The time range where the intensity was maximum, which therefore corresponded to the peak of use of the phone, was between the end of the afternoon and the beginning of the evening, between 16:00 and 20:00. Finally, the most phone calls on these time slots were concentrated on Thursdays and Fridays.
In what road conditions does distracted driving occur?
How do we determine the road conditions most conducive to cell phone use?
Beyond the date and time, smartphone telematics makes it possible to accurately assess the distribution of the road contexts of the trips made. The contexts were determined according to the average speed of the movements measured during a trip.
The graphs below represent the distributions of driving time by road context of drivers of groups A and B.
Percentages of distribution of road contexts by driving time
To compare the two groups, distraction events in relation to driving time in each road context were standardised. Thus, it was possible to compare the two groups in terms of frequency of unlocking and calls by road context, despite a different distribution of contexts.
Frequency of unlocking by road context
Frequency of calls by road context
The graphs indicate that the use of the phone while driving was more common in urban areas and at speeds below 30 km/hr. Although drivers of groups A and B spent about 50% of their travel time in non-urban areas and expressways, the use of the phone in these contexts was marginal.
On the other hand, in urban areas and at lower speeds, there was a relaxation of caution, probably because the perception of danger was lower. This impression is very relative though as, although the urban context minimises the potential injury for the driver and damage to the vehicle, it is particularly dangerous for other road users (pedestrians, bicycles, bikes). In fact, ¾ of road deaths occur in urban areas, and 74% of fatal accidents occur during daily or short trips.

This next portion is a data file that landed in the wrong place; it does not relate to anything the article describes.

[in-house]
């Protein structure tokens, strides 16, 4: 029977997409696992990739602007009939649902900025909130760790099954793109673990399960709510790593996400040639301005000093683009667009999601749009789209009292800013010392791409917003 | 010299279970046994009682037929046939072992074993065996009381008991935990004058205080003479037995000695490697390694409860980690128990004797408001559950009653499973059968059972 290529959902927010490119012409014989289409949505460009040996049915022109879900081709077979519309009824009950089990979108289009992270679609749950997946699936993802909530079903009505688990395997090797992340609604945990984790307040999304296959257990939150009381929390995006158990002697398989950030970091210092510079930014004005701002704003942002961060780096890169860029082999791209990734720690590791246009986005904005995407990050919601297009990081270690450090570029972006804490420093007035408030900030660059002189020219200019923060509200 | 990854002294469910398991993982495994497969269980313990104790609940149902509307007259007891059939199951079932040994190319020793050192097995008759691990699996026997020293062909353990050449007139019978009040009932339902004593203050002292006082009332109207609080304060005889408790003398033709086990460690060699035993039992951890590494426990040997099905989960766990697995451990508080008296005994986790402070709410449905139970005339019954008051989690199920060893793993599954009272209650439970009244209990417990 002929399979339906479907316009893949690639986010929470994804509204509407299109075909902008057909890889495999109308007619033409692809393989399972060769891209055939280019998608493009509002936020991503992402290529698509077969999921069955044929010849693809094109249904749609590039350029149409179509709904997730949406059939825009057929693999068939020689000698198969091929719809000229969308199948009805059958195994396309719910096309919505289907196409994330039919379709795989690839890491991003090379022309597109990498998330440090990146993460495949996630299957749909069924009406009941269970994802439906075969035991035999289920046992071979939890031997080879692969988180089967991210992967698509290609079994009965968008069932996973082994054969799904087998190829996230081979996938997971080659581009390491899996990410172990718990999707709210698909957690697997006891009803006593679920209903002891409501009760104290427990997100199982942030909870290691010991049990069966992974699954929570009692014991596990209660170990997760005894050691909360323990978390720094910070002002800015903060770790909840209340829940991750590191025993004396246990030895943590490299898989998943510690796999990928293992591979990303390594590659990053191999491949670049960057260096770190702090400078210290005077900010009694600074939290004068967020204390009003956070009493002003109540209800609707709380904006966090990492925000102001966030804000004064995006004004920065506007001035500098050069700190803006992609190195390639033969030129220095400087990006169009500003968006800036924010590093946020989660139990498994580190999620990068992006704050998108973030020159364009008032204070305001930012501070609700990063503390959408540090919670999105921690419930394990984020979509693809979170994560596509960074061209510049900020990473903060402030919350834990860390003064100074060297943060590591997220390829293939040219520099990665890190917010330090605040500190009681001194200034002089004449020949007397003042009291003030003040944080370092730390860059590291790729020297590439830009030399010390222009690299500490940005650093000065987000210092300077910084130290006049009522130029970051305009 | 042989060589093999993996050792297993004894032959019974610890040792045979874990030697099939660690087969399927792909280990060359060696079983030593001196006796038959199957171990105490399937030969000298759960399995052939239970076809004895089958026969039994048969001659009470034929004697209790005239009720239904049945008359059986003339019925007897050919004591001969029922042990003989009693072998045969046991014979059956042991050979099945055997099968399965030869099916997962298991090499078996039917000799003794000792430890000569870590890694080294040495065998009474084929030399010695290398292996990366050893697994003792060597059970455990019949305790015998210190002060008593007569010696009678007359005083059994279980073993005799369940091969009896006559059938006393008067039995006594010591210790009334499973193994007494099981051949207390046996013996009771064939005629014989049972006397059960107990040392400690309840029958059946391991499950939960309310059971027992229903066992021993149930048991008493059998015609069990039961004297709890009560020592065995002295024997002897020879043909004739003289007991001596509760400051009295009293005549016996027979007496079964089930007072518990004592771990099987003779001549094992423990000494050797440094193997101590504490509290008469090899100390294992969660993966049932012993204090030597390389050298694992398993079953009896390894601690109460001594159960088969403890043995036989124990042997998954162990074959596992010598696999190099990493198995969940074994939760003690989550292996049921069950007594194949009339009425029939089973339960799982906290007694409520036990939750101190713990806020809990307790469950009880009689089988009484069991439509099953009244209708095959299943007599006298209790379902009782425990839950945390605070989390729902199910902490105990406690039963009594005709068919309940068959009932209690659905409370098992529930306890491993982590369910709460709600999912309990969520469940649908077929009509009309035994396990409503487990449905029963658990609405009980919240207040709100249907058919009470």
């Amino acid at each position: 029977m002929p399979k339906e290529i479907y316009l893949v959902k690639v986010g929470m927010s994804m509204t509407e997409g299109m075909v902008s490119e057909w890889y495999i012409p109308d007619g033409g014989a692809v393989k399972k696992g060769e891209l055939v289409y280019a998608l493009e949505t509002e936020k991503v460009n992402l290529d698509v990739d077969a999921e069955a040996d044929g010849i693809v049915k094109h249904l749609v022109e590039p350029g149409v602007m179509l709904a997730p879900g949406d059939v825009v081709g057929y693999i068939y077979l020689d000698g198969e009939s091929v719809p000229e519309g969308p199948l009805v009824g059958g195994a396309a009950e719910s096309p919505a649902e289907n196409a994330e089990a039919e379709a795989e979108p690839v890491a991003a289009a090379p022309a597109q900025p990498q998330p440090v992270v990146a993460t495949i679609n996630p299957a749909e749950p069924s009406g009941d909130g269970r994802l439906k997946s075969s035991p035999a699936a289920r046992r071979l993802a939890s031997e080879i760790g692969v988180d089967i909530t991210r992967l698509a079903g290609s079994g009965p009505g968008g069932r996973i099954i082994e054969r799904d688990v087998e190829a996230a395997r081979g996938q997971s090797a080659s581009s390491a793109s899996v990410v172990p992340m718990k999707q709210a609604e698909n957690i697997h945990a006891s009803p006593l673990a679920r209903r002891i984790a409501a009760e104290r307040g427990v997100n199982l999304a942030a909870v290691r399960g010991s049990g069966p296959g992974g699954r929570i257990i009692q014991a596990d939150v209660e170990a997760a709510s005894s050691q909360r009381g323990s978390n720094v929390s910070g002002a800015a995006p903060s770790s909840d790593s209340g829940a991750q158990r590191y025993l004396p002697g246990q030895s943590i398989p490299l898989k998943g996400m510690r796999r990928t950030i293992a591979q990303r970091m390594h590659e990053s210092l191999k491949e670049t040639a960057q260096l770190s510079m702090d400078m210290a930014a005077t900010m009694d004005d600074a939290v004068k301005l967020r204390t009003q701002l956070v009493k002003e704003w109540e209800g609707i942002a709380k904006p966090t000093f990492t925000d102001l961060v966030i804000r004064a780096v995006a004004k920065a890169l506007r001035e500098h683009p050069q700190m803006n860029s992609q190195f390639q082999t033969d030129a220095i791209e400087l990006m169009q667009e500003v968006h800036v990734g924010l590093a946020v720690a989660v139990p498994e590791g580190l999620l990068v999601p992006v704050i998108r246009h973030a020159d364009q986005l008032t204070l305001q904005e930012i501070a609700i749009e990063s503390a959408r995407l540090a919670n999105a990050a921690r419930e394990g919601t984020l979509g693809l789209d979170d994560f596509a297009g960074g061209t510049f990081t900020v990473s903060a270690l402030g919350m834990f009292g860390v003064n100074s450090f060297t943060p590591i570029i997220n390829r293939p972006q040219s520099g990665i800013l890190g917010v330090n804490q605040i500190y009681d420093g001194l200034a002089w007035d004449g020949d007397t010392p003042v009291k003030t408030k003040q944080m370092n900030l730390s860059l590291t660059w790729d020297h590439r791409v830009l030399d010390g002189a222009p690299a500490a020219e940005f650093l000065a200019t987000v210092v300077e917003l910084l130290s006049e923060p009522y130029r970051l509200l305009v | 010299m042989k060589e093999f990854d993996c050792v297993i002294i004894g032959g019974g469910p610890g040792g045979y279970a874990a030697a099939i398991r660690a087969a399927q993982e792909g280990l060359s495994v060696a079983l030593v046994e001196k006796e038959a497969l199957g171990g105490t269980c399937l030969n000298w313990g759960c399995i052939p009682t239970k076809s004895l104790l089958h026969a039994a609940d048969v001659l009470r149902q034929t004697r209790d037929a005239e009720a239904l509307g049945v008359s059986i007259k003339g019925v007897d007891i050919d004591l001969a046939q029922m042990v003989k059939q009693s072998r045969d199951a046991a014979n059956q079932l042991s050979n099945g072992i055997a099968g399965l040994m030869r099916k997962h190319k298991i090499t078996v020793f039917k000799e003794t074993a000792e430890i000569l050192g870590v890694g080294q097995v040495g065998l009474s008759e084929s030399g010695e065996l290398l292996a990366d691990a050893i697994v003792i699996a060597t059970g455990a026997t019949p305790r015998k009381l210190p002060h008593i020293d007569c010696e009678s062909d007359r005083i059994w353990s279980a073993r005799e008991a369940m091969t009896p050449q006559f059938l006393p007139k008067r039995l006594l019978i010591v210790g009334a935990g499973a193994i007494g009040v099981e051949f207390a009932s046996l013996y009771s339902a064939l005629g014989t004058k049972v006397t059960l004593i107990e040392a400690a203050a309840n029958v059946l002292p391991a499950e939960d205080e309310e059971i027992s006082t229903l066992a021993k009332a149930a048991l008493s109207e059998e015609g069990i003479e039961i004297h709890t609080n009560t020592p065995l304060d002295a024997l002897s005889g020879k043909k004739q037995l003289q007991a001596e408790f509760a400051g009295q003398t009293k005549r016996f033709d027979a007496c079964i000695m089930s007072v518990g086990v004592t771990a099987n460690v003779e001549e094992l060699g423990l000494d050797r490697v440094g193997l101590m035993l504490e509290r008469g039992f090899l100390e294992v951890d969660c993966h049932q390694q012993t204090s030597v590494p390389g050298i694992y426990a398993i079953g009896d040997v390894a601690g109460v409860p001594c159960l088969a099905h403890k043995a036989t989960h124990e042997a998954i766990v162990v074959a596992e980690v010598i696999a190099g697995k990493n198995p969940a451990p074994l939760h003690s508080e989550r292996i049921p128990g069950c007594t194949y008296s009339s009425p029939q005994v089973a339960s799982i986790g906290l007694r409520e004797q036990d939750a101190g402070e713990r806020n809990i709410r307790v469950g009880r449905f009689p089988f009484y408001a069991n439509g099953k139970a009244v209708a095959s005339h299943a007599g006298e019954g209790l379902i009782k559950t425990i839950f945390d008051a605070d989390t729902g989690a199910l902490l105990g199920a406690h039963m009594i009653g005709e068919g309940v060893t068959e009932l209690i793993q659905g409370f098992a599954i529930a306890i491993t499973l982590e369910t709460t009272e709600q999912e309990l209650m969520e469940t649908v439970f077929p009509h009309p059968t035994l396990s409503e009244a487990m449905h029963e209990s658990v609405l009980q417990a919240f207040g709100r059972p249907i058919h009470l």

Finally, 30% of the distraction events in group A and 20% of the distraction events in group B occurred when the vehicle was stationary (stops, traffic lights), or in traffic jams. However, the law is unambiguous: it is forbidden to handle a mobile phone even when stationary, as it creates an attention deficit.
Our study provides additional evidence to better understand the phenomenon of distracted driving behind the wheel and the circumstances in which a driver is likely to pick up his phone while driving:
The 4 pm-8pm time slot concentrates the most calls,
Distraction peaks on Thursdays and Fridays in this time slot,
Motorists are most distracted in cities below 30 km/h.
Insurers that launch a smartphone telematics program can accurately measure the distraction profile of their policyholders and the circumstances in which their customers are likely to get distracted and therefore increase their risk of an accident. With this information, insurers can launch road safety programs and targeted messages to their customers to alert them to the dangers of distracted driving on time.
This article is adapted from our white paper dedicated to the fight against distracted driving.